An ottava rima is an epic poem written in eight line stanzas, but I wrote only one today. Stanza, I mean. I have always meant to get around to doing a really long one, however, I get off track on some new form to try, and don't stick with it long enough. In short, I get bored. But here's a really long one written by someone you may have heard of a time or two.
The original ottava rima was written in hendecasyllables; 11 syllable lines with emphasis on 4th, 7th, and 10th, if I remember correctly. I gave up on hendecasyllables, because they limit my already poor range. Maybe it worked better en italiano, back in the day. We sometimes roll our eyes at iambic pentameter, but there's a reason it's used so often; it comes naturally to us and works well in phrasing.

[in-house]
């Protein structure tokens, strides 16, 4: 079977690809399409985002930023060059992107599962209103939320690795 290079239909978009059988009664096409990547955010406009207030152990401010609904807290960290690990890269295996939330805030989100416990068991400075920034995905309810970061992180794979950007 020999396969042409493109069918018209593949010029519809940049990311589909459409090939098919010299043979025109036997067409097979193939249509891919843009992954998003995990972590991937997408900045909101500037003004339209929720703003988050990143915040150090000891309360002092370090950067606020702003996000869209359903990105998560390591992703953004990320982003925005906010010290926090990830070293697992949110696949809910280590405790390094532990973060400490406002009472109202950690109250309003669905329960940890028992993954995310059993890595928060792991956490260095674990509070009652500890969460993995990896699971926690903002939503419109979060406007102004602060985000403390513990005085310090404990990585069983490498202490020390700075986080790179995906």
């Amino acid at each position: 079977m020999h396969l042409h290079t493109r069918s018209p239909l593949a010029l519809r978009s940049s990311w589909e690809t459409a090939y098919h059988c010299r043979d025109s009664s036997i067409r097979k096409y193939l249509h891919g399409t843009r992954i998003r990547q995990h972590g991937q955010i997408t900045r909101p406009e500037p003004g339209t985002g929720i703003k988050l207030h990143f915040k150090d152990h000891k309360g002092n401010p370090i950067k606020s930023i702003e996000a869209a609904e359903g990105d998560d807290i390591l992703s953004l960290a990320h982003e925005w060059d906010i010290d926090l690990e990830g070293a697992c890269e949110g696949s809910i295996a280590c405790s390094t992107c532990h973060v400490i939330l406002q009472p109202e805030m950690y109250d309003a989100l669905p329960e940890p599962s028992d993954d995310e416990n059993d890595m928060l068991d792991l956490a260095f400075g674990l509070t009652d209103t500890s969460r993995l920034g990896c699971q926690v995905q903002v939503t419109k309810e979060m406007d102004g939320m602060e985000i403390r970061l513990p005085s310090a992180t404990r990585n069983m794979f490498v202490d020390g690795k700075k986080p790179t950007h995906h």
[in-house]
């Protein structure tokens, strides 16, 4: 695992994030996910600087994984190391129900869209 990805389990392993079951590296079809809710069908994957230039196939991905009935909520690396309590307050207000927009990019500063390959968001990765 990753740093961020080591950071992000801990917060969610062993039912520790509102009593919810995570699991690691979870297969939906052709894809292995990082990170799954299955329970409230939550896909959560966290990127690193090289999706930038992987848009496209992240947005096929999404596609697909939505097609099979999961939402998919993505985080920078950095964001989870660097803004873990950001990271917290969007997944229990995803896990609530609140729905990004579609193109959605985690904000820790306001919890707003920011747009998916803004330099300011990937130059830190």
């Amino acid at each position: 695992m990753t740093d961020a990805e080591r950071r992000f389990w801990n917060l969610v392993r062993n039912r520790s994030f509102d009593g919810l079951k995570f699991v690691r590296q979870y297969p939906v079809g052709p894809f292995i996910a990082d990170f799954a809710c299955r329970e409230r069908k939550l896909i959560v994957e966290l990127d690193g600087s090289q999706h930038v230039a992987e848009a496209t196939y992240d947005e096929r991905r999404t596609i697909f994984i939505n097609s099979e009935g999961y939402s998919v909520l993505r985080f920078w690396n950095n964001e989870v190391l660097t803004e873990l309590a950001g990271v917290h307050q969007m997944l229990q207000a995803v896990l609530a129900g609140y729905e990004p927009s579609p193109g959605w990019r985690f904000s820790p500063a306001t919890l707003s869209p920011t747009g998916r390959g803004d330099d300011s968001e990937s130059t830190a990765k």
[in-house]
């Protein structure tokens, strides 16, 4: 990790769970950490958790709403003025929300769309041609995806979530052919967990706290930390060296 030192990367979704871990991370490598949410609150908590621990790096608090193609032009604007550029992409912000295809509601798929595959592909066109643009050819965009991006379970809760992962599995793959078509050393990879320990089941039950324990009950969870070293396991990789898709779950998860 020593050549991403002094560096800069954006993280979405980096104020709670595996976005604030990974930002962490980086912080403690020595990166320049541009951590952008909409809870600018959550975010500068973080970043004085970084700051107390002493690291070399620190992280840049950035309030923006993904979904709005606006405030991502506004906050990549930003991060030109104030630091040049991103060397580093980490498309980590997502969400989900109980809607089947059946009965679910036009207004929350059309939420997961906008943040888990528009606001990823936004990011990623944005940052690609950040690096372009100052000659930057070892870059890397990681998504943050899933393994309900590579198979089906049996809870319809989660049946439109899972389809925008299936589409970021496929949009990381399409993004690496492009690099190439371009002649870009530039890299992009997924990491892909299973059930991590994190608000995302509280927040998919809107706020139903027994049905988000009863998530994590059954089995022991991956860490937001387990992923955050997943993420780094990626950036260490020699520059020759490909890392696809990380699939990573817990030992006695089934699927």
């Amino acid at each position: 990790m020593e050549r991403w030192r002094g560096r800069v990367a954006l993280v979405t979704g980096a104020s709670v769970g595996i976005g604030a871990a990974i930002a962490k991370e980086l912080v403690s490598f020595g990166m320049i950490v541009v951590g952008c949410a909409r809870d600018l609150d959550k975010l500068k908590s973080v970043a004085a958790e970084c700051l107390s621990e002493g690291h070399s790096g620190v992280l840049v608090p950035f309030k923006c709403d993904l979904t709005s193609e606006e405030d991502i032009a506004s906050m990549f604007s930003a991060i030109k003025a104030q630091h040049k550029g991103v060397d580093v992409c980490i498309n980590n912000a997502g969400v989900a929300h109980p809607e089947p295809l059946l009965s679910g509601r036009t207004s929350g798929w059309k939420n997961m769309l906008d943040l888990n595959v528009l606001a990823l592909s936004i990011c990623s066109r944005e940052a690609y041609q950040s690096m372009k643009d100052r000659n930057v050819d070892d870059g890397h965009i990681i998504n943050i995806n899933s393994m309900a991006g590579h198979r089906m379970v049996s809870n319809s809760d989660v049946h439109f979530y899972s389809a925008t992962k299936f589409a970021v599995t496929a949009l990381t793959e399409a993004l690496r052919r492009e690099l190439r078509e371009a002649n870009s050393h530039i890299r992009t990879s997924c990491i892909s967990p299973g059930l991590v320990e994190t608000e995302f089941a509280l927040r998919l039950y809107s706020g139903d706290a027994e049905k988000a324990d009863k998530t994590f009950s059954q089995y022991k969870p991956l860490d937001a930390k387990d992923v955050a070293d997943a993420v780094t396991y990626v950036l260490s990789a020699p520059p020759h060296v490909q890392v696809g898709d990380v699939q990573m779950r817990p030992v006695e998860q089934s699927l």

(I should dig out my thoughts on how I learned why working with strict forms is good for the heart and mind; suffice it to say for now, it encourages clarity of expression and vision.)
Parades of youth have long since passed aside
Now few are left with memories of those days
When young men marched and fought and won and died
And those returning met their country's praise
Though men and women still war for our side
Inside our hearts and minds these questions raise
How can more weapons warrant peace pursued?
When will the wars to end all wars conclude?